the shape of leadership

The Value of Diversity

How churches can lead the way in promoting unity

Kristi Northup on August 25, 2017

When we were laying the groundwork to plant Saints Community Church in New Orleans six years ago, one of the core values that God placed on our hearts was “Embracing Diversity.”

Our pastor and spiritual father — Gary Grogan from Stone Creek Church in Urbana, Illinois, who helped us plant as a parent-affiliated church — wanted to make sure we had heard from the Lord and were not just following in his footsteps.

Stone Creek is an international congregation in an Illinois university town. Black, Asian, Hispanic and white folk fill the pews side-by-side in four services each Sunday morning. Pastor Grogan told us, “No other value will bring you more pain.”

I revisited this topic with Pastor Grogan six years later for this article, and he shared some powerful insights.

Diversity is not a buzzword. It’s not a style.

“Diversity is a biblically held theological conviction,” Pastor Grogan says.

It’s easier to follow church marketing by planting for a homogeneous group of people: same ethnicity, same stage of life, same socioeconomic level, same political persuasion. But that’s not the example we see in the New Testament. As the gospel spread, the Early Church rapidly grew to include individuals from many backgrounds and nations.

How do we truly embrace diversity today, both on a local and national level?

A Deep, Purposeful Intentionality

Pastor Grogan elaborated: “It’s things like singing in another person’s heart language, and making that normal. It’s intentional inclusion of people of color on the platform and in the leadership. We have to get over the idea that my culture is the best culture, my food is the best food, and be willing to embrace the traditions of others.”

It has been interesting to me as a worship leader to see how highly motivated people are by their own traditions. Embracing the spiritual practices of others does not come naturally; it is only a heart surrendered to the body of Christ that embraces this.

We must allow the Holy Spirit to soften our hearts and transform our thinking to conform with His purposes.

The temptation is for each group to want its own piece of the pie. Each of us must humble ourselves and be willing to give up our comfort and our rights to include people who are different than ourselves.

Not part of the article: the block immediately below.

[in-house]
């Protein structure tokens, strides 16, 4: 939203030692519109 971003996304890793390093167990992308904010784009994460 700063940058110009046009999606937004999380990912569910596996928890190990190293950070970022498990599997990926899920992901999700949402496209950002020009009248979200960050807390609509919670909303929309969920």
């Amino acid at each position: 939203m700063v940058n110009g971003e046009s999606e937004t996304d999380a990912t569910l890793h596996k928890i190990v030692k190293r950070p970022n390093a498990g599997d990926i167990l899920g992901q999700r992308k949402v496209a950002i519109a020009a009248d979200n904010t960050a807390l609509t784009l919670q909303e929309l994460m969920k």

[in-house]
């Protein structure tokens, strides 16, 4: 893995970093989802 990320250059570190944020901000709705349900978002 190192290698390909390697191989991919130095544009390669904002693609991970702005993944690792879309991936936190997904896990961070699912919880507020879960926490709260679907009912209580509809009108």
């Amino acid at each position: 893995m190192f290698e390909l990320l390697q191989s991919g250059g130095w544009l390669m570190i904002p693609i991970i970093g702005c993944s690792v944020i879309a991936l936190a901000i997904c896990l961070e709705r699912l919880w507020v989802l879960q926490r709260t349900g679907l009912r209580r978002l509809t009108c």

A Deep Dependence on the Holy Spirit

Our 241-year history as a nation has proven that there is no way we can accomplish reconciliation through human logic and skill. Many people try to handle diversity with only their heads, but it is an issue of the heart.

I am all for fair legislation and pursuing justice through the legal system, but racial and ethnic divisions are as deeply rooted as original sin can get. The issue is massive. It is everywhere, on every continent and in every nation. Only a Holy Spirit visitation can heal us of this deep wound.

Whether it’s worship wars, politics or cultural differences that divide us, we must allow the Holy Spirit to soften our hearts and transform our thinking to conform with His purposes.

When the Holy Spirit speaks, all we have to do is obey. Paul wanted to go to Asia, but he had the vision of a man from Macedonia saying, “Come over and help us.” Think of what came out of this, and how different Christianity would have been if Paul had not responded.

A Fresh Vision of Progress

The Assemblies of God formed a century ago in a Holy Spirit charged environment where blacks and whites worshiped side by side, and women were sent out as missionaries and evangelists.

While we spent several decades trying to forget our heritage, we have reconciled with the past and made great strides to embrace our legacy as a diverse Fellowship. Currently, the U.S. population is 39 percent minority, and the AG is 42 percent. This is a win!

A conversation I had recently with Pastor Darrell Geddes greatly encouraged me. He is the executive secretary for the National Black Fellowship of the Assemblies of God and the pastor of Christ Church International in Minneapolis.

When I spoke with Pastor Geddes on the final day of General Council, he said, “At this historic Council, I have fallen in love with the Assemblies of God all over again. The intentionality in worship from the opening night, with the representation of black, brown, white and Asian. The election of the first black executive presbyter and several Hispanic leaders to the EP brings representation at the top levels. The response of the audience to these elections was overwhelming. It was as if we were rejoicing in whom we were becoming. We still have progress to make, we still need a broader representation, but we are headed in the right direction. I was blown away.”

Is it worth it? Yes. Is it working? Yes. Does it matter? Yes. Is it in the heart of God? Yes. We will spend eternity with our brothers and sisters from all the ages and nations, worshiping Christ the King in our heart languages. I long for heaven to come to earth and give us a taste of what is to come even now.

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